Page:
Wednesday, March 15, 2006

Essentialisms in Biology (II)

Continuing the background for looking at the Shtulman paper.

Given the importance of origins in biology, in that field we can make another distinction among essentialisms, according to how they answer the question: Can one kind of thing turn into another kind of thing? In the strictest interpretation, no one holds this; no sense can be made of it. Definitions (shared nature) and idealizations (type) don't change, although things defined can change definitions and things idealized can change so that they are no longer to be idealized in that way. Thus the useful meaning of the question is looser than this: given a population (of whatever size) of a given kind, can this population be modified to be a population (of whatever size) of another kind, in such a way that the latter population descends from the former population? There are a number of different answers.

Contrary to popular belief, the traditional Aristotelian essentialist is not necessarily committed to a negative answer, although, as a matter of fact, the only biological case analogous to such an evolution that was really considered at all was spontaneous generation. Aristotelians allow for substantial transformation; indeed, substances regularly transform into other substances in the Aristotelian view, as different substances are generated and corrupted. This is all that is required for the possibility of species transformation, whether it is actually accepted or not. By the nineteenth century, however, there were very few traditional essentialists around, and there have been relatively few since, so we can set this view aside entirely.

More interesting for the history of evolutionary thought is the believer in independent special creation. The independent special creationist says no; the kinds are immutable; to have a new kind, it must be independently created. Independent special creationists are Darwin's primary target in The Origin of Species:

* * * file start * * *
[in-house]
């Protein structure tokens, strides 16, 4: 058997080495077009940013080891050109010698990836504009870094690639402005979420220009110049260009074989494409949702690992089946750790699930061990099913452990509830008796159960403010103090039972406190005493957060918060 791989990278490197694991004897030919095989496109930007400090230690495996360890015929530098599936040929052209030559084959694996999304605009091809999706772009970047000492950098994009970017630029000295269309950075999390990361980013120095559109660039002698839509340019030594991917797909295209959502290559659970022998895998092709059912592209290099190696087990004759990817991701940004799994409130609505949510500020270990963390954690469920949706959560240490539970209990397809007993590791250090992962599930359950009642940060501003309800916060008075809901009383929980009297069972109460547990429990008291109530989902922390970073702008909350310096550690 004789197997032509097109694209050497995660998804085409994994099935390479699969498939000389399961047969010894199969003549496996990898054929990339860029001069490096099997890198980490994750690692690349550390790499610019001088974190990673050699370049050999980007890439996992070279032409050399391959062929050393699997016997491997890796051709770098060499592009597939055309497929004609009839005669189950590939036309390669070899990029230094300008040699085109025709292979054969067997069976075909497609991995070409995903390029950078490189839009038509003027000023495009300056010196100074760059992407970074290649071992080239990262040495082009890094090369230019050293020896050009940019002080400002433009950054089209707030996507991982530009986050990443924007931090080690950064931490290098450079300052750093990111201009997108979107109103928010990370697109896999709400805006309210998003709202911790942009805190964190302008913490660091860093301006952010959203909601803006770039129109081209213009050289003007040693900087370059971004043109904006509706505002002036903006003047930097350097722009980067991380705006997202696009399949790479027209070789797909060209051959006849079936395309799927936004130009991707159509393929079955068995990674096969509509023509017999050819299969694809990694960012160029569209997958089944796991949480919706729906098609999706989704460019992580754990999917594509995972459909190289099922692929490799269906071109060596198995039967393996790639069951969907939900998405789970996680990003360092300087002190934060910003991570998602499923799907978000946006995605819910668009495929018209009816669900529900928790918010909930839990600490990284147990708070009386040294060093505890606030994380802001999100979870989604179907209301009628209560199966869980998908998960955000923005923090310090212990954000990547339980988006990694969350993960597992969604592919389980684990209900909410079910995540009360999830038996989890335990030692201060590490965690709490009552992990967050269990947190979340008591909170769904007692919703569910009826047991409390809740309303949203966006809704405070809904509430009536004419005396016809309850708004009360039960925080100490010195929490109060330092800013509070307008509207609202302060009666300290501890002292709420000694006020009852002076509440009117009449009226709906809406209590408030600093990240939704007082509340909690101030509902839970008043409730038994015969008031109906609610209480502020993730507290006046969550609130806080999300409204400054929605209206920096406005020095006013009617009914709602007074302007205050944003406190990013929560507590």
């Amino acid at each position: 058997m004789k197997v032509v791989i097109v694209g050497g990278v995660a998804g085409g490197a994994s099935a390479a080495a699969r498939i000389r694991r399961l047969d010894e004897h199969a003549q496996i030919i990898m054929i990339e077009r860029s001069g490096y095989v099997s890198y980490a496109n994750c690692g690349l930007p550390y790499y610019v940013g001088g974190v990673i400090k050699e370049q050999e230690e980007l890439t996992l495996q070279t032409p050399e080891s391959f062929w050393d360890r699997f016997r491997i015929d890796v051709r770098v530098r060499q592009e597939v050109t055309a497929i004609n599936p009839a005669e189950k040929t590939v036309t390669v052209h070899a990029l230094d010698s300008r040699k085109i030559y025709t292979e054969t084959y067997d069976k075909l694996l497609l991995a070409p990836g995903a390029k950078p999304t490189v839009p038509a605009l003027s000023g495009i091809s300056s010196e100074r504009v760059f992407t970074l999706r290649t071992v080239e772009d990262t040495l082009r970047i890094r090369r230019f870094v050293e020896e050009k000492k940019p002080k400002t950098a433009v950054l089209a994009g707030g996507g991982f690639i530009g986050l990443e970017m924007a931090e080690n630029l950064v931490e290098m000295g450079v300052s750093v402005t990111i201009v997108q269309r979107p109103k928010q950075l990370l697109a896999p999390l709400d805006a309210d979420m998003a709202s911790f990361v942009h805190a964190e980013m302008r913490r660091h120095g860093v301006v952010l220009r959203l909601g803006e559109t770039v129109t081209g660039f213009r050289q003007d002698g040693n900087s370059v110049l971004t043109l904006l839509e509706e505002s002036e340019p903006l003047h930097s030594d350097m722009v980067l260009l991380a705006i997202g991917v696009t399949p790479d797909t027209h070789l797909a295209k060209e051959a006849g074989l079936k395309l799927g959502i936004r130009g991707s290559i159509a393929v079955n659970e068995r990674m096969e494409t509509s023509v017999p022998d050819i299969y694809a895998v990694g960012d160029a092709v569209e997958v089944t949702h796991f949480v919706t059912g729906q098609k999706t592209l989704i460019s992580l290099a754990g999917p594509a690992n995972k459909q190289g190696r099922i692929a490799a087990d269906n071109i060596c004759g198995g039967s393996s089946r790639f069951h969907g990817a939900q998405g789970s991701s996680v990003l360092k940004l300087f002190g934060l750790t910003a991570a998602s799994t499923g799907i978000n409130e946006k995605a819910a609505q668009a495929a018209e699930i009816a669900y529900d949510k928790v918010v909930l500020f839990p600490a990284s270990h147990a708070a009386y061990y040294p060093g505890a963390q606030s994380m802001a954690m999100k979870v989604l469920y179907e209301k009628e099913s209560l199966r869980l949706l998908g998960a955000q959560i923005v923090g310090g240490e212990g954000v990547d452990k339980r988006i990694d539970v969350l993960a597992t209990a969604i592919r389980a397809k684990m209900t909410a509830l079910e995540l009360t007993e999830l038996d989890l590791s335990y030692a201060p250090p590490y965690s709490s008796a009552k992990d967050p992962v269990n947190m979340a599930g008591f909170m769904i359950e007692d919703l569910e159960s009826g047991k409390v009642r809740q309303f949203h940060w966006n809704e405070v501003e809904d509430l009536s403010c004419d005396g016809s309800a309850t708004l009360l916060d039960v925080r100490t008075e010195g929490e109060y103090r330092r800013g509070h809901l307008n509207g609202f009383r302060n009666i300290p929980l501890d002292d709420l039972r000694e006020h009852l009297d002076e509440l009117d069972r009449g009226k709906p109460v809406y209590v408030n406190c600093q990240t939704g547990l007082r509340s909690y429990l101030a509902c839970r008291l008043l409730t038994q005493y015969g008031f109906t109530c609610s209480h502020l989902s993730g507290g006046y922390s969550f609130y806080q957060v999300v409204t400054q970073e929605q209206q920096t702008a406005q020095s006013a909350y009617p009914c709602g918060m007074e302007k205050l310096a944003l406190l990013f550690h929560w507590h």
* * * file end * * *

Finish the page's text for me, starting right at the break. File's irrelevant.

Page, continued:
Although much remains obscure, and will long remain obscure, I can entertain no doubt, after the most deliberate study and dispassionate judgement of which I am capable, that the view which most naturalists entertain, and which I formerly entertained — namely, that each species has been independently created — is erroneous. I am fully convinced that species are not immutable; but that those belonging to what are called the same genera are lineal descendants of some other and generally extinct species, in the same manner as the acknowledged varieties of any one species are the descendants of that species.

What I will call 'transformism' is a loose category of people who would answer 'yes' to the above question. There are a lot of different variations of transformists. Darwin again gives us a sense of some of the diversity in the Introduction to OS:

In considering the Origin of Species, it is quite conceivable that a naturalist, reflecting on the mutual affinities of organic beings, on their embryological relations, their geographical distribution, geological succession, and other such facts, might come to the conclusion that each species had not been independently created, but had descended, like varieties, from other species. Nevertheless, such a conclusion, even if well founded, would be unsatisfactory, until it could be shown how the innumerable species inhabiting this world have been modified so as to acquire that perfection of structure and co-adaptation which most justly excites our admiration. Naturalists continually refer to external conditions, such as climate, food, &c., as the only possible cause of variation. In one very limited sense, as we shall hereafter see, this may be true; but it is preposterous to attribute to mere external conditions, the structure, for instance, of the woodpecker, with its feet, tail, beak, and tongue, so admirably adapted to catch insects under the bark of trees. In the case of the misseltoe, which draws its nourishment from certain trees, which has seeds that must be transported by certain birds, and which has flowers with separate sexes absolutely requiring the agency of certain insects to bring pollen from one flower to the other, it is equally preposterous to account for the structure of this parasite, with its relations to several distinct organic beings, by the effects of external conditions, or of habit, or of the volition of the plant itself.